Last summer, the blog Northwest Edible Life ran a post titled “The Terrible Tragedy of the Healthy Eater.” In a wry, profane, darkly satirical vein, the post complained that it was practically impossible to eat correctly, since every food is wrong in some way:
As you read more you begin to understand that grains are fine but before you eat them you must prepare them in the traditional way: by long soaking in the light of a new moon with a mix of mineral water and the strained lacto-fermented tears of a virgin.
Going gluten-free because you think it will improve your health? Please don't, pleaded a celiac sufferer recently on the website Jezebel; when people think gluten-free is a choice, not a health necessity, it makes it harder for those who are truly gluten-intolerant.
Going vegan? You can go vegan all the time, like former president Bill Clinton, or just during the daytime, like food writer Mark Bittman. (His new book, VB6, is all about how to Eat Like Mark: vegan before 6 p.m., anything goes — within reason — at night.)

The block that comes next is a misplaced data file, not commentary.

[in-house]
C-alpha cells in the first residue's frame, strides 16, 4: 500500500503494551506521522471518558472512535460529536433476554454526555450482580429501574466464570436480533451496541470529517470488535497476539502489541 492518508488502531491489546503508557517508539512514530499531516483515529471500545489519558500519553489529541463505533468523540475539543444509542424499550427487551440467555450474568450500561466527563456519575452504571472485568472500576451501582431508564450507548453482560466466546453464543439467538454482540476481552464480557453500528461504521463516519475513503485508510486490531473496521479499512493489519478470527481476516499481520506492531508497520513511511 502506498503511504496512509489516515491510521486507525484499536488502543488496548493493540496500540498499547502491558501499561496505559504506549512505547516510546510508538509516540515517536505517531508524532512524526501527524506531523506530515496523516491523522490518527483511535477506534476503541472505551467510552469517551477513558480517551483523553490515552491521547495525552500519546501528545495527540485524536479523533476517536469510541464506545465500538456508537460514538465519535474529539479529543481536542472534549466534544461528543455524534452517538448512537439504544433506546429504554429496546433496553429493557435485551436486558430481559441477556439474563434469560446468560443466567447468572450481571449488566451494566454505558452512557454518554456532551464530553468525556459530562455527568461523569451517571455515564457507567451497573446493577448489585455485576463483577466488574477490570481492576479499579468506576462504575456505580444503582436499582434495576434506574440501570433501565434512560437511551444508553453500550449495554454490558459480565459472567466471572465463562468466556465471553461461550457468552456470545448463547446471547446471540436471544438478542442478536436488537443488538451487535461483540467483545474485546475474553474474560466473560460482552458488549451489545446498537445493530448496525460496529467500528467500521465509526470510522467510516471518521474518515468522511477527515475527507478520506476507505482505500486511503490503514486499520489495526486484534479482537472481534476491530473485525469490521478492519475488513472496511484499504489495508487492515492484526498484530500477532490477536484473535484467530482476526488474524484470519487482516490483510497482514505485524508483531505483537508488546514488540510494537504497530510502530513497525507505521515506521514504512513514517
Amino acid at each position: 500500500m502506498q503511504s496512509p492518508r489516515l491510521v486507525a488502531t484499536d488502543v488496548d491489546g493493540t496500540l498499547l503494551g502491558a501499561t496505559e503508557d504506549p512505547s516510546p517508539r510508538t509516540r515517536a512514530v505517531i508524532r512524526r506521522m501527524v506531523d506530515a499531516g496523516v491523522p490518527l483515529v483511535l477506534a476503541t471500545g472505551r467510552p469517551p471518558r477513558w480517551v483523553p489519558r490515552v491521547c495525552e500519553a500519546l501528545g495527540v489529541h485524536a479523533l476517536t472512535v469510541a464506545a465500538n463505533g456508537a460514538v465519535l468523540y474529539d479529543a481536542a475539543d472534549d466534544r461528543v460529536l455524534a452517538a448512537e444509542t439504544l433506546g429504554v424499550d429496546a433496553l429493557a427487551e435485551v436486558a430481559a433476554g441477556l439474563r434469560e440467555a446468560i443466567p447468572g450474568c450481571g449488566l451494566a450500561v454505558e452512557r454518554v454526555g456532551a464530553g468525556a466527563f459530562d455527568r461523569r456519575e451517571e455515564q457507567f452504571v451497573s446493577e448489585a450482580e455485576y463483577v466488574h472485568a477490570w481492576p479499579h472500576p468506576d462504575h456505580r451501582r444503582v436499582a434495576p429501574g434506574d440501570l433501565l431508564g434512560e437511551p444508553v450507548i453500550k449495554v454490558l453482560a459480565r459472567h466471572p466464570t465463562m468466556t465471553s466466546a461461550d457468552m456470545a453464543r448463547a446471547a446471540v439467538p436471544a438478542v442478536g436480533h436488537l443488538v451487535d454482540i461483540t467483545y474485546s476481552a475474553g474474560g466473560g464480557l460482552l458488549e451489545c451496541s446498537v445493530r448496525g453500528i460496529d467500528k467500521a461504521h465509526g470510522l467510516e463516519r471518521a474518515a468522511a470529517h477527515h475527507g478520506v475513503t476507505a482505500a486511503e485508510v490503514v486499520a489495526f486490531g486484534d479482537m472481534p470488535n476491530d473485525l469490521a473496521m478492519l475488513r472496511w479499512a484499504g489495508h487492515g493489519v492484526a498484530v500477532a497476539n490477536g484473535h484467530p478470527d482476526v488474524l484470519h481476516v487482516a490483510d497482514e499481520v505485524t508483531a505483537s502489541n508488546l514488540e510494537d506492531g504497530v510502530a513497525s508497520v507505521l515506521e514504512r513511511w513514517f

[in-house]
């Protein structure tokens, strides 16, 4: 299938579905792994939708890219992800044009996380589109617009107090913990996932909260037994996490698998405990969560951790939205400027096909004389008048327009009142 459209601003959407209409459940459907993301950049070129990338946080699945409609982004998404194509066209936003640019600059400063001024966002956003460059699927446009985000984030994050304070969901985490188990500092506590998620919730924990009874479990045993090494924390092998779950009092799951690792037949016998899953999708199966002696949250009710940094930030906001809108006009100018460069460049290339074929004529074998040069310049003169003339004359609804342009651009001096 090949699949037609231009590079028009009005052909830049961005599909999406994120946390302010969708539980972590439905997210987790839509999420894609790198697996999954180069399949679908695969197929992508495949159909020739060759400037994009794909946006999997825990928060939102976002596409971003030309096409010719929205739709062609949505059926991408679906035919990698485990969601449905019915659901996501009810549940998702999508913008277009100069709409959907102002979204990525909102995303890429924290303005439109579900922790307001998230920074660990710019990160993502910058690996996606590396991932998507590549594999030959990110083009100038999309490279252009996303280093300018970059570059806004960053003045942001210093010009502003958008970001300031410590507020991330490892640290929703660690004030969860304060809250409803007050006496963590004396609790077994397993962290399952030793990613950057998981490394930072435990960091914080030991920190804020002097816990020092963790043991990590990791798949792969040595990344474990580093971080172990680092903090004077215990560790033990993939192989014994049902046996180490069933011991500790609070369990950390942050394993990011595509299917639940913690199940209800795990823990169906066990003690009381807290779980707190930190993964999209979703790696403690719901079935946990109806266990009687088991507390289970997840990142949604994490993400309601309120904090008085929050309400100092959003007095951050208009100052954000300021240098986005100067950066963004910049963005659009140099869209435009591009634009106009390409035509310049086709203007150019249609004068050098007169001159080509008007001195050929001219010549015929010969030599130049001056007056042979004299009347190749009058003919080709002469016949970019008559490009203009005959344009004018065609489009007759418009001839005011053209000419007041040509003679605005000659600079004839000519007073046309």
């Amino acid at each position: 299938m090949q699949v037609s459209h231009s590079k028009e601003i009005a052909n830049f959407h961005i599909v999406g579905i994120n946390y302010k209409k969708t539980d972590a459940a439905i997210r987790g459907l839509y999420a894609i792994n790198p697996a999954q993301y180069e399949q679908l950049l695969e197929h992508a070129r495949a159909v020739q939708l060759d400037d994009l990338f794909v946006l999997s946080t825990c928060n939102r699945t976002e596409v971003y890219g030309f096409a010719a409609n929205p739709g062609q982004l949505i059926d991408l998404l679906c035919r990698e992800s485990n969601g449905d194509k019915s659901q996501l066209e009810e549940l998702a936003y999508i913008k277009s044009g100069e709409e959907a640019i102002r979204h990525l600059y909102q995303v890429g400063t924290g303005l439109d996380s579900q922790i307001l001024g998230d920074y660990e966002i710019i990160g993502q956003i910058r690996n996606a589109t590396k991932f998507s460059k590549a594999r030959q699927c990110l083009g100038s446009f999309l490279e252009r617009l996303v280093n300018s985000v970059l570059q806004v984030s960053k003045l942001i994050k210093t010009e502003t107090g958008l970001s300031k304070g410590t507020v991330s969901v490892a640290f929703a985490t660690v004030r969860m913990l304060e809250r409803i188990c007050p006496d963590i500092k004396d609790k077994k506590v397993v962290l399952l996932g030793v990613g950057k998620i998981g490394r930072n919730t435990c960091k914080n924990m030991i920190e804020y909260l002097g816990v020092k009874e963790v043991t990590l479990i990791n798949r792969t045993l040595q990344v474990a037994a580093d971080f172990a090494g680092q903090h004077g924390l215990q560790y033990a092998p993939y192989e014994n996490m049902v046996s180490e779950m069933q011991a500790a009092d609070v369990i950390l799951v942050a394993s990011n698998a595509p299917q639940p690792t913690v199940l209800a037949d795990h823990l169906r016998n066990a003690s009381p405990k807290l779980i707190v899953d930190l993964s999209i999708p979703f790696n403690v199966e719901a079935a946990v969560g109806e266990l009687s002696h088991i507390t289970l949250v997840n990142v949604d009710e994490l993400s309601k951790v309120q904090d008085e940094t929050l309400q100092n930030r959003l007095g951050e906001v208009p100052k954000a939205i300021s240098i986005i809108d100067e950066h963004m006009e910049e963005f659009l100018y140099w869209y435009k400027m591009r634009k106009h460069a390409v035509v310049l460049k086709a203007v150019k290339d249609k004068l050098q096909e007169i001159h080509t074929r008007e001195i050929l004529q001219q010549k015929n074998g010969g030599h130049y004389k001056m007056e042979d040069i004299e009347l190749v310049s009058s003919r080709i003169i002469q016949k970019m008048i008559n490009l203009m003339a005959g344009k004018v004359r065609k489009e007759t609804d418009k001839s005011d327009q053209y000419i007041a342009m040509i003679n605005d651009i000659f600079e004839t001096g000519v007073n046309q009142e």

Inspired by your trendy CrossFit workout to go the opposite direction, into the all-meat-and-whole-foods land of the Inuit Diet and “eating primal” and Paleo magazine? (Yes, such a magazine exists — based here in Oregon, in the ranching country of the High Desert region.)
In other words, there are many competing schools of nutrition thought out there. Happy hunting — or foraging!
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Most of the time with cooking and eating, the rules are clear.
A father’s legacy
The vegetarian-cooking pioneer
Barbecue, tamales, cocktails, and more
Good on everything